William Scannell’s eye-opening trip to the Middle East as a 6-year-old sparked a desire to learn Arabic. Now, the fifth-grade CTYOnline student from Alaska is speaking, reading, and writing the language, and using his experiences to communicate with kids living in imperiled parts of the world.
William was just out of first grade when he first visited Jerusalem and other Middle Eastern cities with his father. In the airport on the way home, he told his dad he wanted to learn Arabic. He took his first class with CTYOnline in 2012 and picked up the language quickly. Now, three years later, he’s finishing up his seventh Arabic class.
“CTY is just pretty awesome and my instructors have been pretty nice and supportive of me even though I’m younger than everyone else,” he said.
William’s young age hasn’t held him back, said Mona Hammad, one of his CTYOnline instructors. “He was in a class of high-school students, and as the youngest student in the class, he excelled in all areas of language development.”
William takes his Arabic seriously. Last year he had a month-long immersion experience at the Collège des Frères, a Palestinian elementary school in east Jerusalem.
As William has learned more about the Arabic language and culture, his desire to reach out to kids in the region has grown. In 2013, he collected more than half a ton of winter clothing for Syrian children. And last fall, he created the Any Refugee project, through which anyone in the world can send a postcard to displaced children. To kick off the project, he convinced his classmates and his art teacher to spend about a week of class time creating postcards to send to Syrian refugee children in Lebanon.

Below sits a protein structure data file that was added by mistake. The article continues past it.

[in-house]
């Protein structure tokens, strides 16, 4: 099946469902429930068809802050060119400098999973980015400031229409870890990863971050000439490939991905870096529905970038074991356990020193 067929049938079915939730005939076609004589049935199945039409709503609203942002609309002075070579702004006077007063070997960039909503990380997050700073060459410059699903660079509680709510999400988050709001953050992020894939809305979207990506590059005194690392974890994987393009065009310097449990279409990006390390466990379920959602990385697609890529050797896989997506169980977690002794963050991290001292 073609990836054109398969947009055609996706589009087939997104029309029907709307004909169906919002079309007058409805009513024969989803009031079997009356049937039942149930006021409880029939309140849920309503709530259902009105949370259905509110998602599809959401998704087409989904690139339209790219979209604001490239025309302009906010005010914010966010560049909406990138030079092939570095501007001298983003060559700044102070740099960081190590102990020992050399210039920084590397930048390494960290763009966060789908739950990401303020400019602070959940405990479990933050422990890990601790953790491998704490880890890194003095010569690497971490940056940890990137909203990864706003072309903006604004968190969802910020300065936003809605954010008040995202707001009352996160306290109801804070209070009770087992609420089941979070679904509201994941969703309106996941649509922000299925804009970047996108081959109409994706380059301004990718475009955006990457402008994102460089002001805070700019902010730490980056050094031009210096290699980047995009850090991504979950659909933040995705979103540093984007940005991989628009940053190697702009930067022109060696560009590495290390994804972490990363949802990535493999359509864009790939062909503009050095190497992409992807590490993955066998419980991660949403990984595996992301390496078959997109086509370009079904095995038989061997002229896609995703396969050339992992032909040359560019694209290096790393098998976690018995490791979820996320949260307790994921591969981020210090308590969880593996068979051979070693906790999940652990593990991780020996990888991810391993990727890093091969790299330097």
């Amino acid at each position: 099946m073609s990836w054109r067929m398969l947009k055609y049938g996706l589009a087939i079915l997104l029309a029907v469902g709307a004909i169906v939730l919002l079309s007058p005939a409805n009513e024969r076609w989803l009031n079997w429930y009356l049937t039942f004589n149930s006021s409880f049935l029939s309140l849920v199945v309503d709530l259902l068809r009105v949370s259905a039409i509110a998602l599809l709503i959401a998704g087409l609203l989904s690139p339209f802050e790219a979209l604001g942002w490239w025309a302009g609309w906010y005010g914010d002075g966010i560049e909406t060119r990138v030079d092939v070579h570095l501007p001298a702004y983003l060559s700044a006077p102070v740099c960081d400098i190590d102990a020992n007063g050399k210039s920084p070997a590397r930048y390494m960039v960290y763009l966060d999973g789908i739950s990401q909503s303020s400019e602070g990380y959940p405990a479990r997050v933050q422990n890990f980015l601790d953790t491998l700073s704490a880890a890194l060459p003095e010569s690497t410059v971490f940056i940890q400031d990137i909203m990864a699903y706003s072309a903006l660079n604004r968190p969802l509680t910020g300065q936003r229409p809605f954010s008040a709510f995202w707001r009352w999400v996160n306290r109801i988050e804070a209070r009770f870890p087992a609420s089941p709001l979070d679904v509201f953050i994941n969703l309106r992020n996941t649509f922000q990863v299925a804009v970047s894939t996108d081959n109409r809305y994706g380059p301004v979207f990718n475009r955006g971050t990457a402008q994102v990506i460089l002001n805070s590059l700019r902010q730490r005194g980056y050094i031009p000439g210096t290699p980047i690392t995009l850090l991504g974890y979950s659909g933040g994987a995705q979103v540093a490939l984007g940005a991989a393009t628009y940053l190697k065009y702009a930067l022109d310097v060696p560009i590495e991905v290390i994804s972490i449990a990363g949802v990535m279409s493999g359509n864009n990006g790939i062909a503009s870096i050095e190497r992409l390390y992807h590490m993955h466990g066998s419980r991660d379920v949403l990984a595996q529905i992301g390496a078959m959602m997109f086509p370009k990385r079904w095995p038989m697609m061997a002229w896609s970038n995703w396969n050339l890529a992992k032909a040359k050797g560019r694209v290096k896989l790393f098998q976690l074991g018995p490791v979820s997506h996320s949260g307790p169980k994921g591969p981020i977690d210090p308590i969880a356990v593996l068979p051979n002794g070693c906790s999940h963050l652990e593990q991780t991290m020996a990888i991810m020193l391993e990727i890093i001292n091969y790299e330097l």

The colorful cards they made included paintings of flowers, mountains, a snowman, and a seashell. One simply said, “We care for you.”
William and his father hand-delivered the postcards last month to students at schools run by the Jesuit Refugee Service in Lebanon.
“These kids were ever so delighted by the postcards,” William said. “Many held them like treasures.”
In turn, the Syrian and Iraqi refugee children made postcards for William to share with his classmates. Among their kind sentiments were also reflections of the terrible things some of the children have experienced: pictures of a tank shooting a man and of looters destroying a house.
William is hoping more students around the world will participate in the Any Refugee project.
“Think of it,” he said. “If this project expanded, so many children in the Middle East would be happy."
To learn more about the project, visit AnyRefugee.org.